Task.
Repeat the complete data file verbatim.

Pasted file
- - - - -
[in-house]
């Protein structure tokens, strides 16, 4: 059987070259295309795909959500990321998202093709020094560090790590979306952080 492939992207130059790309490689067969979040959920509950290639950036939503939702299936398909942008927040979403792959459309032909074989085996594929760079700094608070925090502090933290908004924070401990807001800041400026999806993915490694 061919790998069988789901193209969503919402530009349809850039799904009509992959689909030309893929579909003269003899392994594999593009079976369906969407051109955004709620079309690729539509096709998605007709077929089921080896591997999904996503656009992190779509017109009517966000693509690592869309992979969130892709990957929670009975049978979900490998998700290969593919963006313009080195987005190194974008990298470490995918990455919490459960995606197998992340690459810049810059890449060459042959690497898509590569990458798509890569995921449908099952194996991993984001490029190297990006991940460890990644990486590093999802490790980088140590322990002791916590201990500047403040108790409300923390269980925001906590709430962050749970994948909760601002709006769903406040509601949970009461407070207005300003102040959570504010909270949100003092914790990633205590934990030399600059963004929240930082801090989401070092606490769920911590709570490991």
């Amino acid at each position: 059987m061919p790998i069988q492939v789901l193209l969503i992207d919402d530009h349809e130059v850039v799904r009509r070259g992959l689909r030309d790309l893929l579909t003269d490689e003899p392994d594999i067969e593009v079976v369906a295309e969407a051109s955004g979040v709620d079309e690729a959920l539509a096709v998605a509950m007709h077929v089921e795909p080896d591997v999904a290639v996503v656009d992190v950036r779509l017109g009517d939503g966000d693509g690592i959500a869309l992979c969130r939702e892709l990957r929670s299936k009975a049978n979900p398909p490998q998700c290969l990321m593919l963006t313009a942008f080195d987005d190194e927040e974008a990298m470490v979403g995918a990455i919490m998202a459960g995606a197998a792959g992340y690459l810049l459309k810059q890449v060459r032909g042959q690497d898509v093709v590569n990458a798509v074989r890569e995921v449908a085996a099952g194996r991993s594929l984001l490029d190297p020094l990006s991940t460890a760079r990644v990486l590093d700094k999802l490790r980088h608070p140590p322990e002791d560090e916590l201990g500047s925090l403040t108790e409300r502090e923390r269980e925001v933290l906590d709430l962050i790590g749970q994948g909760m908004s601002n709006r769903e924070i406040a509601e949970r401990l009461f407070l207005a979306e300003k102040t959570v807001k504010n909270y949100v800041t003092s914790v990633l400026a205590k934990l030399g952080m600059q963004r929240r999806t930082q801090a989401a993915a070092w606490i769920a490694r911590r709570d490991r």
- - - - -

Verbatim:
[in-house]
């Protein structure tokens, strides 16, 4: 059987070259295309795909959500990321998202093709020094560090790590979306952080 492939992207130059790309490689067969979040959920509950290639950036939503939702299936398909942008927040979403792959459309032909074989085996594929760079700094608070925090502090933290908004924070401990807001800041400026999806993915490694 061919790998069988789901193209969503919402530009349809850039799904009509992959689909030309893929579909003269003899392994594999593009079976369906969407051109955004709620079309690729539509096709998605007709077929089921080896591997999904996503656009992190779509017109009517966000693509690592869309992979969130892709990957929670009975049978979900490998998700290969593919963006313009080195987005190194974008990298470490995918990455919490459960995606197998992340690459810049810059890449060459042959690497898509590569990458798509890569995921449908099952194996991993984001490029190297990006991940460890990644990486590093999802490790980088140590322990002791916590201990500047403040108790409300923390269980925001906590709430962050749970994948909760601002709006769903406040509601949970009461407070207005300003102040959570504010909270949100003092914790990633205590934990030399600059963004929240930082801090989401070092606490769920911590709570490991």
């Amino acid at each position: 059987m061919p790998i069988q492939v789901l193209l969503i992207d919402d530009h349809e130059v850039v799904r009509r070259g992959l689909r030309d790309l893929l579909t003269d490689e003899p392994d594999i067969e593009v079976v369906a295309e969407a051109s955004g979040v709620d079309e690729a959920l539509a096709v998605a509950m007709h077929v089921e795909p080896d591997v999904a290639v996503v656009d992190v950036r779509l017109g009517d939503g966000d693509g690592i959500a869309l992979c969130r939702e892709l990957r929670s299936k009975a049978n979900p398909p490998q998700c290969l990321m593919l963006t313009a942008f080195d987005d190194e927040e974008a990298m470490v979403g995918a990455i919490m998202a459960g995606a197998a792959g992340y690459l810049l459309k810059q890449v060459r032909g042959q690497d898509v093709v590569n990458a798509v074989r890569e995921v449908a085996a099952g194996r991993s594929l984001l490029d190297p020094l990006s991940t460890a760079r990644v990486l590093d700094k999802l490790r980088h608070p140590p322990e002791d560090e916590l201990g500047s925090l403040t108790e409300r502090e923390r269980e925001v933290l906590d709430l962050i790590g749970q994948g909760m908004s601002n709006r769903e924070i406040a509601e949970r401990l009461f407070l207005a979306e300003k102040t959570v807001k504010n909270y949100v800041t003092s914790v990633l400026a205590k934990l030399g952080m600059q963004r929240r999806t930082q801090a989401a993915a070092w606490i769920a490694r911590r709570d490991r």